Menopause is a natural process that all women will go through, usually accompanied by some physiological and psychological changes, including bone loss, weight gain, depression, nervousness, etc. [1
]. Huge quantities of microfloral communities in the gut play an important role in nutrient absorbance, pathogen defense, immune response, and energy metabolism [4
]. Several studies showed that microfloral communities in the guts of menopausal women or animal models also had significant changes, and some drugs or foods had modulatory effects on these changes [7
Curcumin is an active component of turmeric (Curcuma longa
), used as a spice and a traditional medicine for centuries in Asian countries [10
]. Its anti-inflammatory, antimutagen, antioxidant, and anti-infectious properties have been previously studied [11
]. In a menopausal rat model induced by ovariectomy, curcumin had been widely proven to have weight-loss effects [15
]. However, what effects curcumin exerts on microfloral communities in the intestines of ovariectomized (OVX) rats remain unclear. To answer this question, in the present study, we explored the effect of curcumin on the diversity of gut microbiota in OVX rats for the first time.
2. Materials and Methods
In this study, 18 virgin Wistar rats aged six months and weighing approximately 310 ± 20.0 g were acquired from the Experimental Animal Center in the Academy of Military Medical Sciences (SCXK-(Military) 2016-006, Beijing, China). The protocol involving animals in this study was authorized by The Institutional Ethics Committee of China Academy of Chinese Medical Sciences (Approval number: 2016-017). The sham operation (n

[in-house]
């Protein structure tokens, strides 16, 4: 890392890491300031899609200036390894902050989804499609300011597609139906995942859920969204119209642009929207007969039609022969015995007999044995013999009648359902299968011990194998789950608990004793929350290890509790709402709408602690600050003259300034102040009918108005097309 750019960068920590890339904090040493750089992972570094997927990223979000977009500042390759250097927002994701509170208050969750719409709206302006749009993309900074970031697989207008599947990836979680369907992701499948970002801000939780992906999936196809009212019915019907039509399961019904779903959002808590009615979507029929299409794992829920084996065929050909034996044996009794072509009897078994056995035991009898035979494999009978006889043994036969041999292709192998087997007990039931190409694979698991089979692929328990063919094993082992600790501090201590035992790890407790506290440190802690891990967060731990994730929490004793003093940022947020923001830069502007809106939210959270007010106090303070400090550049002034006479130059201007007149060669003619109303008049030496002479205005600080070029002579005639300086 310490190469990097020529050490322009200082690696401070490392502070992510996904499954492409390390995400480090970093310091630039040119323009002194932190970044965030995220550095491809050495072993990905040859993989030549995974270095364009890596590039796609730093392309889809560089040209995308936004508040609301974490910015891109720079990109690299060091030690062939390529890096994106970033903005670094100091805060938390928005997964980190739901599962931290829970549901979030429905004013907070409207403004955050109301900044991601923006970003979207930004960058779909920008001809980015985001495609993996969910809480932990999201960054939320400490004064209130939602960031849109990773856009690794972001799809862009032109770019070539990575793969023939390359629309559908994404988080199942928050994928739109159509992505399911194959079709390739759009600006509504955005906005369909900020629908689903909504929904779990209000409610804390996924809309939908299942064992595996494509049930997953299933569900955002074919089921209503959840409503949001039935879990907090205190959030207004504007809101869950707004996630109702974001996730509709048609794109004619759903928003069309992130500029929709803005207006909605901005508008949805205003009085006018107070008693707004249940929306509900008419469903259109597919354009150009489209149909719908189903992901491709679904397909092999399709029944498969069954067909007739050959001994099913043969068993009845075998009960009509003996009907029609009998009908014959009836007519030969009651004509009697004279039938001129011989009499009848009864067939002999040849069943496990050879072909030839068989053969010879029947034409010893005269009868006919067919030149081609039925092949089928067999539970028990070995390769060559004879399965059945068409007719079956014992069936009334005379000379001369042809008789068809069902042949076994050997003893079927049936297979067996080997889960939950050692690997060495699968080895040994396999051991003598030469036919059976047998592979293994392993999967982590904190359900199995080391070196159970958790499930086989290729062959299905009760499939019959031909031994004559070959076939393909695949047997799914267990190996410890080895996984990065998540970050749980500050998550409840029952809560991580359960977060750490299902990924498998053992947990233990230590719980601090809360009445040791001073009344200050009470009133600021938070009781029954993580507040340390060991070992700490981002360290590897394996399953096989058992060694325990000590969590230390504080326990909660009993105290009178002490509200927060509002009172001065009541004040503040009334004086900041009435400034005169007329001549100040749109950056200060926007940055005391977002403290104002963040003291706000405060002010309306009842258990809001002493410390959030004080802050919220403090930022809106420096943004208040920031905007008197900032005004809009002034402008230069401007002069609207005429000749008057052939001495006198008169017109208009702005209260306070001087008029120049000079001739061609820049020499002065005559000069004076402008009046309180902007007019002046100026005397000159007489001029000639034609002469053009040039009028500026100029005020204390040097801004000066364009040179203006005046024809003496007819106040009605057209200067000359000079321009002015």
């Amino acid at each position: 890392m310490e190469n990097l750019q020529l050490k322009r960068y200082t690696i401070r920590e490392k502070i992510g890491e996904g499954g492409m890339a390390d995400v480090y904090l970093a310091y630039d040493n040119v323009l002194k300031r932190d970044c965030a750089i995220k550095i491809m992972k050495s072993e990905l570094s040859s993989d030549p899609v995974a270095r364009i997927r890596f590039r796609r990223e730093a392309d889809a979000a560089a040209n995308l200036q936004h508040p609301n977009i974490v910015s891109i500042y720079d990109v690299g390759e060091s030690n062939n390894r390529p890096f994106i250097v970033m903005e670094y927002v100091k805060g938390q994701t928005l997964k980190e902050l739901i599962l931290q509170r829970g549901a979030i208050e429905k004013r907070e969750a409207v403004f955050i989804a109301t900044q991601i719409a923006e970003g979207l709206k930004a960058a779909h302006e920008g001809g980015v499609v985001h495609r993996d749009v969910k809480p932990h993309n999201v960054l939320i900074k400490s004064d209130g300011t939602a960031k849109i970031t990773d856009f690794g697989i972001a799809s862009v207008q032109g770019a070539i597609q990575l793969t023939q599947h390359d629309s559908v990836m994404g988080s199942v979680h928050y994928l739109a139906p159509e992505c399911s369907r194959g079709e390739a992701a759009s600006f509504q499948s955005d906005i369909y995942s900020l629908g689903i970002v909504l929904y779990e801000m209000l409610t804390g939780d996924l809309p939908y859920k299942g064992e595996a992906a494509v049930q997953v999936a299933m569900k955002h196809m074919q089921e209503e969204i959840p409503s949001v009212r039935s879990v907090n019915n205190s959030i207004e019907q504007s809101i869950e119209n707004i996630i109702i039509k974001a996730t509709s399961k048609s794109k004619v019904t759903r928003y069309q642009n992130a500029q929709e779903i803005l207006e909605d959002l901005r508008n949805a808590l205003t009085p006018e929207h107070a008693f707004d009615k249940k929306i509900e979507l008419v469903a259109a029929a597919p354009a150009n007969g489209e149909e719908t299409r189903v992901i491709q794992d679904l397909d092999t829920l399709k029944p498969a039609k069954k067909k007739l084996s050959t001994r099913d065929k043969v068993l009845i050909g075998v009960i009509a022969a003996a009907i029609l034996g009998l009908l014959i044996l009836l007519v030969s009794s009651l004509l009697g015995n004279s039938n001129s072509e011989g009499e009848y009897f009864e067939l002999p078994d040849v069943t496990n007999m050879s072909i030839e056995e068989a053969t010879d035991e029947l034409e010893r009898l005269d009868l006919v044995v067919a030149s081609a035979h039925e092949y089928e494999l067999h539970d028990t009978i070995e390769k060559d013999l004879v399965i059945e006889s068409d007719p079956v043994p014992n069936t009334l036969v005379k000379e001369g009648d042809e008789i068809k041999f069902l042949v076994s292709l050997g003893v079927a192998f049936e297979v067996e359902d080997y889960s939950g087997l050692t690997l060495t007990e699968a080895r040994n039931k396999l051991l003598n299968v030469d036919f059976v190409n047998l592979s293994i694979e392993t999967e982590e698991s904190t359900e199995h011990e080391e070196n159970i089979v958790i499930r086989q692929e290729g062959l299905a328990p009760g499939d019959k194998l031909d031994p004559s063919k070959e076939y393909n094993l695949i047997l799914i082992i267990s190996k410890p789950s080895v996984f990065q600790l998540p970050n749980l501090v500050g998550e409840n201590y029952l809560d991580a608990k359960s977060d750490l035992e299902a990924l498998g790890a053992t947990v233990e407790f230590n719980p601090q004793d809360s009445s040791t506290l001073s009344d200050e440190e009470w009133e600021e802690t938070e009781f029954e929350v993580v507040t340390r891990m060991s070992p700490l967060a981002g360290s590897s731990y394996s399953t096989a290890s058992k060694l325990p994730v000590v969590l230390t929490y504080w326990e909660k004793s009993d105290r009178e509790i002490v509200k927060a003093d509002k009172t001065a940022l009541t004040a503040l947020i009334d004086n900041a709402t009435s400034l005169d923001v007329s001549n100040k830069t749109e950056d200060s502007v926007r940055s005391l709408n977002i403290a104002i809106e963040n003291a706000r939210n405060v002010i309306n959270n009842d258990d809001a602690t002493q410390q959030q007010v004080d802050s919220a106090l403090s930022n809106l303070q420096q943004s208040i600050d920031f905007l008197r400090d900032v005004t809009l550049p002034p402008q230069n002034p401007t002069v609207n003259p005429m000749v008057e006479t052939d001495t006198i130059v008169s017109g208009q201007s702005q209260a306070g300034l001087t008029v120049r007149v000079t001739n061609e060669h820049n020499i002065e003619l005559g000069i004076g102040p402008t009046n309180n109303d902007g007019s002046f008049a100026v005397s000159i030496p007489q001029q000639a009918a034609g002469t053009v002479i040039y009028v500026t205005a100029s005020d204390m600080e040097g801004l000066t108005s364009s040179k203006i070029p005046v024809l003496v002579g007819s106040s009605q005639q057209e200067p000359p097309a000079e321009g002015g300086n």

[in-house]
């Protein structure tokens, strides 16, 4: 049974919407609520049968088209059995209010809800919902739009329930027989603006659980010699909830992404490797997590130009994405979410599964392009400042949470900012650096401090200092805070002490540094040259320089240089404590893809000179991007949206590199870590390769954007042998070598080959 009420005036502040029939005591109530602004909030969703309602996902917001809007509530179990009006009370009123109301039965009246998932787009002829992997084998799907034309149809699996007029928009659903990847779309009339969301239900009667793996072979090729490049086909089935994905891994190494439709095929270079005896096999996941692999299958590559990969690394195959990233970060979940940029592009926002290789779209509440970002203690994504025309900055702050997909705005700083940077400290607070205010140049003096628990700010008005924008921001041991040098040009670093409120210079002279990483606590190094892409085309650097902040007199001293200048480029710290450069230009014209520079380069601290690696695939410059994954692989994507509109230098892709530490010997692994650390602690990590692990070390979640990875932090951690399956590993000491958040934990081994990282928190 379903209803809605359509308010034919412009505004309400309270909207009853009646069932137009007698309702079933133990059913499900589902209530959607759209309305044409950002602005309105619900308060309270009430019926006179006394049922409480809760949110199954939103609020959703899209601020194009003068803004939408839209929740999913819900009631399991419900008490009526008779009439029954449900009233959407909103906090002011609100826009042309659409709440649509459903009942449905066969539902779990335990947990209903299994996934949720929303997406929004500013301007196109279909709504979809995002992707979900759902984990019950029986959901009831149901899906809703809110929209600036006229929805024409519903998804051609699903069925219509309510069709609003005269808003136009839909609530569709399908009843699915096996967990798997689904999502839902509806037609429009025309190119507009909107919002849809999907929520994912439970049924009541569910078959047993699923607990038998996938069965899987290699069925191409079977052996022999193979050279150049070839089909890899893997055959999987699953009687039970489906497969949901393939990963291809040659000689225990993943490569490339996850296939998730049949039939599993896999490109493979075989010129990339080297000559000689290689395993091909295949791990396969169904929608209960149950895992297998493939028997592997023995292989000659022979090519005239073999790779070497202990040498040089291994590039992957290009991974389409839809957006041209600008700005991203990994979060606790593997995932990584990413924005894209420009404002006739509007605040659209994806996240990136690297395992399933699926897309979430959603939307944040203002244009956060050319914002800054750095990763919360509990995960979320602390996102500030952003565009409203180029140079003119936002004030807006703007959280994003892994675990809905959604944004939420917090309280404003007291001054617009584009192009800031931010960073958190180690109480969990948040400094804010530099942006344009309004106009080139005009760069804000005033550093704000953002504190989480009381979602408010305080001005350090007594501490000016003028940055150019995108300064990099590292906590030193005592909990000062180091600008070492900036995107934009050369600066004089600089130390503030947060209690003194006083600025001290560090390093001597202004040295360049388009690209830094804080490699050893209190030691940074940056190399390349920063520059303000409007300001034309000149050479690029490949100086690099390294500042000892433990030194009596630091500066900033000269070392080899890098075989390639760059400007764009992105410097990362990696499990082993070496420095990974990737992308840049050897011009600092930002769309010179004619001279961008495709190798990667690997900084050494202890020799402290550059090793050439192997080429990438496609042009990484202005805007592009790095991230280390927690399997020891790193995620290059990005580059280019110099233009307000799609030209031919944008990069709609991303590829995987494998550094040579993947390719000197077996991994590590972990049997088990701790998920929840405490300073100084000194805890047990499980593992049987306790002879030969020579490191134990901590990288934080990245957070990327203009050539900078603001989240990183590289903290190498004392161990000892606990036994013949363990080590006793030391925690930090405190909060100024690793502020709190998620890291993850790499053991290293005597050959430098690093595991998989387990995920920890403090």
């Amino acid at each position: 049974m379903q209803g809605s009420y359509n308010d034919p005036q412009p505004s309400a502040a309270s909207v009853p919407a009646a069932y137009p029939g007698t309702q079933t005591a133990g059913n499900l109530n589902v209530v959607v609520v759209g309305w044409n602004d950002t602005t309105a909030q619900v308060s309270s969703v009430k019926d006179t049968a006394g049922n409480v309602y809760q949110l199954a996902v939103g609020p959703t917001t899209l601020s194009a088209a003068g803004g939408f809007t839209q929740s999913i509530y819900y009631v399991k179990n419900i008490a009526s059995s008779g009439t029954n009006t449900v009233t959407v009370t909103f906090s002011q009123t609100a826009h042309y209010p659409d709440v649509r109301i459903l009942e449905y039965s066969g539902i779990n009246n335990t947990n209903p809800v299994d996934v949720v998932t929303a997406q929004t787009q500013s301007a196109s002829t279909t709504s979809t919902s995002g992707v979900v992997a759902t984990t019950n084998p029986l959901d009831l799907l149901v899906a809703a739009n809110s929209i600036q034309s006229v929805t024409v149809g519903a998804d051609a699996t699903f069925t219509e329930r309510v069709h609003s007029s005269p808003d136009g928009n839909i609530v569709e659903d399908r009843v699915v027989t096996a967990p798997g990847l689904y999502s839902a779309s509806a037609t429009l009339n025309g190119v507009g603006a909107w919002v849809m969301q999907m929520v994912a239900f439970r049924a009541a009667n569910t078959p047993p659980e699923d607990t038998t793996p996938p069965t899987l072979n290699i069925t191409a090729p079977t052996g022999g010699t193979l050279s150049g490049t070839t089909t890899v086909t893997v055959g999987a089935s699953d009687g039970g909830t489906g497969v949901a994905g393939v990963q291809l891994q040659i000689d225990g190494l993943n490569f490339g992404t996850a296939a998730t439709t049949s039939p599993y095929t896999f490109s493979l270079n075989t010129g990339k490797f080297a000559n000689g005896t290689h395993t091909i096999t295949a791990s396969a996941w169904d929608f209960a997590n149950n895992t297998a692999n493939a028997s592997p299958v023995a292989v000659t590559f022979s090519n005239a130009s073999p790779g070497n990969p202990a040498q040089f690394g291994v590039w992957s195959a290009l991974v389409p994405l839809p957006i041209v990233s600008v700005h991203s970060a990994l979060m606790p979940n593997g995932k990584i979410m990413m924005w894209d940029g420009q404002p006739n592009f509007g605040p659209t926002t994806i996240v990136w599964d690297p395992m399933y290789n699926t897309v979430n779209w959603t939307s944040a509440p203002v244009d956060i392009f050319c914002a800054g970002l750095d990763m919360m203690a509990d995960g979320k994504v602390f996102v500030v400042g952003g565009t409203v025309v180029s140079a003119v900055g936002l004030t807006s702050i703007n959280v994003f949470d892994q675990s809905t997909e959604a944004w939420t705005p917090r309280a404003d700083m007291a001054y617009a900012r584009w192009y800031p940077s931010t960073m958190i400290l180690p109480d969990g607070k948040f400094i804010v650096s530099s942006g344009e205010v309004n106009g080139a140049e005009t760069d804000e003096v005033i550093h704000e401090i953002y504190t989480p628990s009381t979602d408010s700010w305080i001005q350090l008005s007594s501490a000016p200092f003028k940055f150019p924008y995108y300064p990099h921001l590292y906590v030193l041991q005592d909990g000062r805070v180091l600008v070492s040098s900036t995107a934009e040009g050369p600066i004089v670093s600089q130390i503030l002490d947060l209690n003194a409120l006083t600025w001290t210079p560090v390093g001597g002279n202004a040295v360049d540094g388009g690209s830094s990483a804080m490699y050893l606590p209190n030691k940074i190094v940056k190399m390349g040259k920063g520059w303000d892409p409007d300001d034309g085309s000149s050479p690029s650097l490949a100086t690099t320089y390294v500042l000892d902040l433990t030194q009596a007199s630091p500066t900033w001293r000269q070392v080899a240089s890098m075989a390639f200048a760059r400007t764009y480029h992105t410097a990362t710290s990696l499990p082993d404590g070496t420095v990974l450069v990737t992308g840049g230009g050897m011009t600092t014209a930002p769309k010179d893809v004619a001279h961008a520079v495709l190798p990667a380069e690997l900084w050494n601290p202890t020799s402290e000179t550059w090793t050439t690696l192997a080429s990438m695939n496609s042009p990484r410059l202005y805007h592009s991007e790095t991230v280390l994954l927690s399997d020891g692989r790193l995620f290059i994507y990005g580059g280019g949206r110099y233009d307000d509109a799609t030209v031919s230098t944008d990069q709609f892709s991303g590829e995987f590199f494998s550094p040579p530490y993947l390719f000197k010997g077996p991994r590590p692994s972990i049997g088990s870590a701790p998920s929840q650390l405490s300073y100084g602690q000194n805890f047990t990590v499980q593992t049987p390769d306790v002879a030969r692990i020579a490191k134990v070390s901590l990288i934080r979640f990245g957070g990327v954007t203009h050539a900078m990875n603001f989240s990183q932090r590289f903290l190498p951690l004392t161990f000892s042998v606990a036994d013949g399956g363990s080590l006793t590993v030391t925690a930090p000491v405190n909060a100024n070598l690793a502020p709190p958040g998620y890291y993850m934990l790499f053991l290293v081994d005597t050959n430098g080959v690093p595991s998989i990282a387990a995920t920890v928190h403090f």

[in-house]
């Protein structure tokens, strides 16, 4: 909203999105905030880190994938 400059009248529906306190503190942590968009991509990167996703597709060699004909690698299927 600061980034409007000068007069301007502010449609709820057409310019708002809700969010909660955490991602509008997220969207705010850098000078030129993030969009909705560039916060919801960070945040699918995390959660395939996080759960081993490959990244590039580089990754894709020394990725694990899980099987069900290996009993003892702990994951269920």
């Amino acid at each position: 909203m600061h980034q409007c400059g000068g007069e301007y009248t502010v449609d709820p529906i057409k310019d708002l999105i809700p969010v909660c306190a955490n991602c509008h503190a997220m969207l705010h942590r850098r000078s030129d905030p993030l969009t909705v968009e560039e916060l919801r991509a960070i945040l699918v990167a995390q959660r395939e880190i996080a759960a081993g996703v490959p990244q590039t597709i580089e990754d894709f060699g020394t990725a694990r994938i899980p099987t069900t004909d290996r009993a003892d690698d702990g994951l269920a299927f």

= 6, SHAM group) or bilateral OVX (n
= 12) using a dorsal incision as we reported previously [17
] was performed on the rats after acclimatization. The rats undergoing OVX were divided into two groups based on the treatment agents, including vehicle (OVX group, n
= 6) and curcumin (CUR group, n
= 6). The rats in the CUR group were administered curcumin (Sigma-Aldrich, Saint Louis, MO, USA, dissolved in distilled water) at 100 mg/kg/day by oral gavage. The rats in the SHAM and the OVX groups were administered the same volume of distilled water by oral gavage. All rats were fed standard chow during the course of the experiments (Animal Center of the Fourth Military Medical University, Xi’an, China). The treatment started one week after surgery for 12 weeks. The body weight of each rat was monitored weekly.
2.2. Preparation of Specimens
The day after the last treatment, the animals were anesthetized with an intraperitoneal injection of ketamine (80 mg/kg body weight) and xylazine (12 mg/kg body weight) and sacrificed by exsanguination. The uterus was dissected out and immediately weighed. Blood samples were obtained by puncturing the abdominal aorta before death and were collected in tubes. Then, serum was prepared by centrifugation (3000 rpm for 10 min) and preserved at −80 °C.
2.3. Measurements of Estradiol in Serum
The estradiol concentration in the serum was detected using an electrochemiluminescence immunoassay (ECLIA) assay kit (Roche Diagnostics, Mannheim, Germany), in accordance with the instructions. All measurements were performed according to the manufacturers’ protocols.
2.4. Fecal Collection and Bacterial DNA Extraction
Rat colons were immediately excised, and fecal samples were harvested for microbial DNA extraction using E.Z.N.A.® Stool DNA Kit (Omega Bio-tek, Norcross, GA, USA), following the manufacturer’s instructions. The quality and quantity of genomic DNA were assessed with a nanodrop spectrophotometer, with the A260/A280 ratio between 1.8 and 2.0 considered a criterion for quality control. No obvious RNA banding was shown by gel electrophoresis, and genomic bands were clear and complete. DNA was frozen at −80 °C prior to PCR amplification.
2.5. PCR Amplification and Sequencing